For this week’s installment of our State of Music series, we asked Matt Henderson, SVP, Business Development at MAX, to share his predictions for 2022. Matt talks about data privacy, social commerce, and interactive elements at live music shows.
SVP, Business Development @ MAX
2023 UPDATE: A look back on 2022 with Matt Henderson
"I haven't seen any data around how consumers felt this year about TikTok and data privacy, but there was renewed concern after it was revealed that US TikTok user data was repeatedly shared with China, which may in part have led to more discussion about banning the app (contrary to what I predicted). Some states have banned TikTok from government devices and lawmakers have discussed banning it entirely. Time spent with media was fairly in line with my expectation, with an overall decrease vs. last year due to a decrease in time spent with TV.
"Live experiences came back in a big way in 2022. In the first half of the year, Live Nation sold more tickets than its full year 2019 results. That said, touring costs and complexity increased and some well-known acts chose not to continue touring as a result. I'm not aware of any data on hybrid experiences vs. traditional live concerts–anecdotally, however, I've seen more and more of this."
Are there any predictions about music/marketing/social/tech that have been on your mind going into 2022?
"We’ve seen more focus on data privacy, including congress introducing laws that restrict targeting, and platforms are changing their practices in response to the threat of regulation. As privacy laws and practices become stricter, platforms will seek to avoid regulation through self-restriction and start to rein in targeting options (for example, Facebook has removed a number of targeting options lately).
"We also see that consumers are more concerned about privacy and are becoming more wary about how their data is collected and used. The biggest factor that will shape marketing/tech/social, even more than new legislation, is changing consumer behavior and expectations around data privacy and transparency.
"All of this leaves brands stuck in the middle, trying to find new ways to reach their targets. Brands will continue to work on building direct relationships with consumers, especially brands who haven’t had a direct relationship in the past (like CPGs)."
What will that look like in 2022? How does this affect marketing strategies?
"Brands will need to pay more attention to lower funnel relationship building than they have in the past, including social commerce and live stream shopping. Retail marketing will grow. Facebook and Google are already threatened by Amazon, as Amazon is the giant in the retail market space and can serve ads to consumers in their own marketplace. Other retailers are adopting similar tactics, launching their own media networks where advertisers can pay to promote their products."
You mentioned TikTok - can you talk about the perception there seems to be of TikTok not being as invasive (as opposed to, say, Facebook)?
"A lot of the recent focus has been on Facebook’s privacy practices, and TikTok has largely escaped scrutiny (so far), but as it grows in importance, the concern about TikTok’s privacy practices will grow. There’s also the concern that Tiktok is owned by a Chinese company and we don’t really know what’s being done with our data. As TikTok gains audience share, there will be more attention paid to their privacy practices."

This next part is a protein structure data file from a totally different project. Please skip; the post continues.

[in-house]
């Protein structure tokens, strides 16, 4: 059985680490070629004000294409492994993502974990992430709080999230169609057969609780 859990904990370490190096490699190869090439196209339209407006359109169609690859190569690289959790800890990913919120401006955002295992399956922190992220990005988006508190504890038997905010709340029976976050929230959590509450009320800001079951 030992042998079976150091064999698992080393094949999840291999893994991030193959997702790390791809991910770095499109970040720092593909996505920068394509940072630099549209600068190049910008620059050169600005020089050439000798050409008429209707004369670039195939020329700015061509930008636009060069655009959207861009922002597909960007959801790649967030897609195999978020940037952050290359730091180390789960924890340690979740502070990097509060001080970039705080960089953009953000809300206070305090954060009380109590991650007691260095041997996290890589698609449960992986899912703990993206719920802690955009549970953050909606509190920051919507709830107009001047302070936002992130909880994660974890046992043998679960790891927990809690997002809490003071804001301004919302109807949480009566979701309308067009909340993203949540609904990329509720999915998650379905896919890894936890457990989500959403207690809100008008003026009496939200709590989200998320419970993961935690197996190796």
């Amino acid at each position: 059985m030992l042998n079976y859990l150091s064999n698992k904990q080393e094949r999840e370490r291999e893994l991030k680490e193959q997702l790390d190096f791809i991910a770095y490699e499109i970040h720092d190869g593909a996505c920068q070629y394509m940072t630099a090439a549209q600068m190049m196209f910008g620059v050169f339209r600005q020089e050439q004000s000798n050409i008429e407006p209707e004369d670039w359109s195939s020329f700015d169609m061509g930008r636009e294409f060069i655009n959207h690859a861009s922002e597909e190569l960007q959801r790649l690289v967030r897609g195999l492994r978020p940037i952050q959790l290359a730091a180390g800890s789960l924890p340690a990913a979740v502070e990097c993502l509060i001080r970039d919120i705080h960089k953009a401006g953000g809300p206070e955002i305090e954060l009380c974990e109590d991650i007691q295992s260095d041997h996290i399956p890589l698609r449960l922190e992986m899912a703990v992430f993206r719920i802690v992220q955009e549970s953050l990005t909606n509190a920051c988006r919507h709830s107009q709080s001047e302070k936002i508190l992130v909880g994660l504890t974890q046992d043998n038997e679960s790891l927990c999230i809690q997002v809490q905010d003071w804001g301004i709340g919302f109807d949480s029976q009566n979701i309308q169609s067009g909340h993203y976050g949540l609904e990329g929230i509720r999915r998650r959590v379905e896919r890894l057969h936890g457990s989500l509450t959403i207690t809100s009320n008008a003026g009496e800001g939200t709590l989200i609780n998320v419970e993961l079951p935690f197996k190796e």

"When we talk about the privacy preferences of TikTok users, we’re talking about young users who are more cautious about what they’re willing to accept from platforms and advertisers. These younger users will likely drive the scrutiny of TikTok’s privacy practices. TikTok recently updated its content and moderation policies, which is a sign that their users are concerned about harmful content.
"We’ll also see more conversations about whether social media networks are operating as publishers or platforms. There are competing concerns about the distribution of misinformation vs. objections to censorship, and that’s a whole other challenge. Who is responsible for the spread of misinformation? What is their responsibility as a platform and are they also a publisher? For those with exclusive content, does exclusivity confer responsibility? Again, the conversations around all of this will be driven by consumer preferences."
Do you have any thoughts on TikTok’s long-term staying power?
"Its growth will definitely be influenced by how it handles privacy. I doubt we’ll come back to an era where we’re considering banning TikTok, but it will be affected by consumer shifts in preferences. As far as staying power as a content provider, that depends. Will our appetite for short form content keep growing? It’ll be interesting to see if it continues to grow as more people return to “normal” life and spend less time at home. Overall content consumption grew with the pandemic (linear TV, short form, streaming, etc.). Will the shift in preferences to short form stay when people are not consuming as much content? When they have other things filling up their time, what will be cut? My prediction is that short form content won’t be the thing that gets cut. As to whether TikTok remains a primary platform for short-form content, that will hinge on consumer preferences and TikTok’s practices."